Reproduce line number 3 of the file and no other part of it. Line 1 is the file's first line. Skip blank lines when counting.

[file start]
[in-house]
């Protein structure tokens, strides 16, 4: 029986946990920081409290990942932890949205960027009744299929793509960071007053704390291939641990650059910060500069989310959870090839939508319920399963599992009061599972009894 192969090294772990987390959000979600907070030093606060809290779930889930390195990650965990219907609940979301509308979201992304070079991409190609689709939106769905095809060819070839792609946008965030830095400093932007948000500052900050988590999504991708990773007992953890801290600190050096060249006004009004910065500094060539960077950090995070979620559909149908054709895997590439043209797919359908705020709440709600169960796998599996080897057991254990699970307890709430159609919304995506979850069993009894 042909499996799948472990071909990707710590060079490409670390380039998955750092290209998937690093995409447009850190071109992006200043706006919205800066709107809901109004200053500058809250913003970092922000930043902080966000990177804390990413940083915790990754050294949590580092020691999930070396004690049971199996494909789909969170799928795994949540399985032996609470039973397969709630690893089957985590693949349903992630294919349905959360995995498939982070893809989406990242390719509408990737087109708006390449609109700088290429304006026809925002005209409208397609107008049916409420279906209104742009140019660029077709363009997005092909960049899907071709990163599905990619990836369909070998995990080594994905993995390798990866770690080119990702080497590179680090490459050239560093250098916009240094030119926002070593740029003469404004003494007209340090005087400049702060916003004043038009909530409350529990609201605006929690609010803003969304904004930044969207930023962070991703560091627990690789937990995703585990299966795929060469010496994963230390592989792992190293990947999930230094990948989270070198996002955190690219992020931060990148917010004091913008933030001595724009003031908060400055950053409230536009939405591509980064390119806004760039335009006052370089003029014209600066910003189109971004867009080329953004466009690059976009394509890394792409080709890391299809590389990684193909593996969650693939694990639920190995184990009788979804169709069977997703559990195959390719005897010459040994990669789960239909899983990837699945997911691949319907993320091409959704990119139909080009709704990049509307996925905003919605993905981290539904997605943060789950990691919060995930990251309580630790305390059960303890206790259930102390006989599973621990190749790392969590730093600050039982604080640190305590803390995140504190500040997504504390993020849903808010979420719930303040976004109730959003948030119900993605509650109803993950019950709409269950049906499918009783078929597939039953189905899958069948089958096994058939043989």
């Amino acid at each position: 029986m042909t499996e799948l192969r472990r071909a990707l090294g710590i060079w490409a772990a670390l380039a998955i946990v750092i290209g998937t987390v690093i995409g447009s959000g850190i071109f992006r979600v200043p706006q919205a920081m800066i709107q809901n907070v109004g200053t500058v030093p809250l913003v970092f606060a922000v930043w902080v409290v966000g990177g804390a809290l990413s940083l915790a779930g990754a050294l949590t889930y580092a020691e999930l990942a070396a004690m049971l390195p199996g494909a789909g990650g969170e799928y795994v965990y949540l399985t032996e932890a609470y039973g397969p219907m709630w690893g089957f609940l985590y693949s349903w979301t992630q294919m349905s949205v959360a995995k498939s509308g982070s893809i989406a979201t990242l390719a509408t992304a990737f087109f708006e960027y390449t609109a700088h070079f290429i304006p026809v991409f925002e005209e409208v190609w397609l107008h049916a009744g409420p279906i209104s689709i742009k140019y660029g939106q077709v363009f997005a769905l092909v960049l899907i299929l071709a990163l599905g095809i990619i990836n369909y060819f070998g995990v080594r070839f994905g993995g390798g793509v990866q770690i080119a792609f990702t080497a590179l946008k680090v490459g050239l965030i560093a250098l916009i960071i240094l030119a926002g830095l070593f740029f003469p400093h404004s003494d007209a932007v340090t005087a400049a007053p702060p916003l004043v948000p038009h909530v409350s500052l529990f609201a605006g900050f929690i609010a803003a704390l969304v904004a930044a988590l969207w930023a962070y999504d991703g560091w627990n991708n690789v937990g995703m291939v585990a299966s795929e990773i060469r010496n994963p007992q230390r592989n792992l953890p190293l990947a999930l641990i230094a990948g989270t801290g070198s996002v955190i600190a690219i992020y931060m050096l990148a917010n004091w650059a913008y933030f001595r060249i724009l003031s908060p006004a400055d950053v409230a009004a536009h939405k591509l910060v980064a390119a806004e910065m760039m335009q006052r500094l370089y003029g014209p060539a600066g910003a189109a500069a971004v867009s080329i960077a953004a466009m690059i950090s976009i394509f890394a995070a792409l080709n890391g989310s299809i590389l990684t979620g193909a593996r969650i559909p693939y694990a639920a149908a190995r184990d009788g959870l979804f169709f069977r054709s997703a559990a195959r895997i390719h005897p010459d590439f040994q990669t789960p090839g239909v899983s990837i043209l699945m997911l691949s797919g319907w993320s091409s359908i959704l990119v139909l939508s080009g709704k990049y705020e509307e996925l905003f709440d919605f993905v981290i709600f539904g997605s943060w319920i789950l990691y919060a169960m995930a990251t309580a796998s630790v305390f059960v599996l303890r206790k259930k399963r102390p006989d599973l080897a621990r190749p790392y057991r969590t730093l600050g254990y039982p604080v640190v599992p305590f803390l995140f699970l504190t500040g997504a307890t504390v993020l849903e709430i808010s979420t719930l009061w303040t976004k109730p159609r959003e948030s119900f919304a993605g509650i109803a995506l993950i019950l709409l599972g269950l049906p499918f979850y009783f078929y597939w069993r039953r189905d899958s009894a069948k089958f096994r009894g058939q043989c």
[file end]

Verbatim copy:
């Amino acid at each position: 029986m042909t499996e799948l192969r472990r071909a990707l090294g710590i060079w490409a772990a670390l380039a998955i946990v750092i290209g998937t987390v690093i995409g447009s959000g850190i071109f992006r979600v200043p706006q919205a920081m800066i709107q809901n907070v109004g200053t500058v030093p809250l913003v970092f606060a922000v930043w902080v409290v966000g990177g804390a809290l990413s940083l915790a779930g990754a050294l949590t889930y580092a020691e999930l990942a070396a004690m049971l390195p199996g494909a789909g990650g969170e799928y795994v965990y949540l399985t032996e932890a609470y039973g397969p219907m709630w690893g089957f609940l985590y693949s349903w979301t992630q294919m349905s949205v959360a995995k498939s509308g982070s893809i989406a979201t990242l390719a509408t992304a990737f087109f708006e960027y390449t609109a700088h070079f290429i304006p026809v991409f925002e005209e409208v190609w397609l107008h049916a009744g409420p279906i209104s689709i742009k140019y660029g939106q077709v363009f997005a769905l092909v960049l899907i299929l071709a990163l599905g095809i990619i990836n369909y060819f070998g995990v080594r070839f994905g993995g390798g793509v990866q770690i080119a792609f990702t080497a590179l946008k680090v490459g050239l965030i560093a250098l916009i960071i240094l030119a926002g830095l070593f740029f003469p400093h404004s003494d007209a932007v340090t005087a400049a007053p702060p916003l004043v948000p038009h909530v409350s500052l529990f609201a605006g900050f929690i609010a803003a704390l969304v904004a930044a988590l969207w930023a962070y999504d991703g560091w627990n991708n690789v937990g995703m291939v585990a299966s795929e990773i060469r010496n994963p007992q230390r592989n792992l953890p190293l990947a999930l641990i230094a990948g989270t801290g070198s996002v955190i600190a690219i992020y931060m050096l990148a917010n004091w650059a913008y933030f001595r060249i724009l003031s908060p006004a400055d950053v409230a009004a536009h939405k591509l910060v980064a390119a806004e910065m760039m335009q006052r500094l370089y003029g014209p060539a600066g910003a189109a500069a971004v867009s080329i960077a953004a466009m690059i950090s976009i394509f890394a995070a792409l080709n890391g989310s299809i590389l990684t979620g193909a593996r969650i559909p693939y694990a639920a149908a190995r184990d009788g959870l979804f169709f069977r054709s997703a559990a195959r895997i390719h005897p010459d590439f040994q990669t789960p090839g239909v899983s990837i043209l699945m997911l691949s797919g319907w993320s091409s359908i959704l990119v139909l939508s080009g709704k990049y705020e509307e996925l905003f709440d919605f993905v981290i709600f539904g997605s943060w319920i789950l990691y919060a169960m995930a990251t309580a796998s630790v305390f059960v599996l303890r206790k259930k399963r102390p006989d599973l080897a621990r190749p790392y057991r969590t730093l600050g254990y039982p604080v640190v599992p305590f803390l995140f699970l504190t500040g997504a307890t504390v993020l849903e709430i808010s979420t719930l009061w303040t976004k109730p159609r959003e948030s119900f919304a993605g509650i109803a995506l993950i019950l709409l599972g269950l049906p499918f979850y009783f078929y597939w069993r039953r189905d899958s009894a069948k089958f096994r009894g058939q043989c």